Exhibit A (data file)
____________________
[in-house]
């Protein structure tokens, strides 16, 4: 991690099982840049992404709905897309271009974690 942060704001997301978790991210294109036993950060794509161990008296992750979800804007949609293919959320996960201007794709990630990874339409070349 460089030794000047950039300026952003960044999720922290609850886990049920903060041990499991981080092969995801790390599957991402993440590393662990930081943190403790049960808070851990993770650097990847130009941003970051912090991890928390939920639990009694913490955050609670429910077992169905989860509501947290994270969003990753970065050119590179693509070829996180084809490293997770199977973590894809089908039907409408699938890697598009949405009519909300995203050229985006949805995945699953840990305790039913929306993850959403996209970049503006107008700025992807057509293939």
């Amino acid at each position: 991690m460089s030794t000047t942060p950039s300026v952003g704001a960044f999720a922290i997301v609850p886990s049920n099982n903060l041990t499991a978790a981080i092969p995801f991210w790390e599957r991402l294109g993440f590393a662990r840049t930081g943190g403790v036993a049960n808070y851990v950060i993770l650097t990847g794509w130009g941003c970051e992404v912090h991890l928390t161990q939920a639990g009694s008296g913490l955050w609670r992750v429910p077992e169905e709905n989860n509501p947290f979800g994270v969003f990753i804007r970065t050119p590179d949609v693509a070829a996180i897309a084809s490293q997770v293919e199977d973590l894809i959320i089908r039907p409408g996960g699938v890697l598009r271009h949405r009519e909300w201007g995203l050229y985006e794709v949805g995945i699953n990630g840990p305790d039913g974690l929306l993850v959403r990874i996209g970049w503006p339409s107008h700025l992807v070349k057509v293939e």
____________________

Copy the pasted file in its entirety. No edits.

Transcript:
[in-house]
């Protein structure tokens, strides 16, 4: 991690099982840049992404709905897309271009974690 942060704001997301978790991210294109036993950060794509161990008296992750979800804007949609293919959320996960201007794709990630990874339409070349 460089030794000047950039300026952003960044999720922290609850886990049920903060041990499991981080092969995801790390599957991402993440590393662990930081943190403790049960808070851990993770650097990847130009941003970051912090991890928390939920639990009694913490955050609670429910077992169905989860509501947290994270969003990753970065050119590179693509070829996180084809490293997770199977973590894809089908039907409408699938890697598009949405009519909300995203050229985006949805995945699953840990305790039913929306993850959403996209970049503006107008700025992807057509293939």
């Amino acid at each position: 991690m460089s030794t000047t942060p950039s300026v952003g704001a960044f999720a922290i997301v609850p886990s049920n099982n903060l041990t499991a978790a981080i092969p995801f991210w790390e599957r991402l294109g993440f590393a662990r840049t930081g943190g403790v036993a049960n808070y851990v950060i993770l650097t990847g794509w130009g941003c970051e992404v912090h991890l928390t161990q939920a639990g009694s008296g913490l955050w609670r992750v429910p077992e169905e709905n989860n509501p947290f979800g994270v969003f990753i804007r970065t050119p590179d949609v693509a070829a996180i897309a084809s490293q997770v293919e199977d973590l894809i959320i089908r039907p409408g996960g699938v890697l598009r271009h949405r009519e909300w201007g995203l050229y985006e794709v949805g995945i699953n990630g840990p305790d039913g974690l929306l993850v959403r990874i996209g970049w503006p339409s107008h700025l992807v070349k057509v293939e």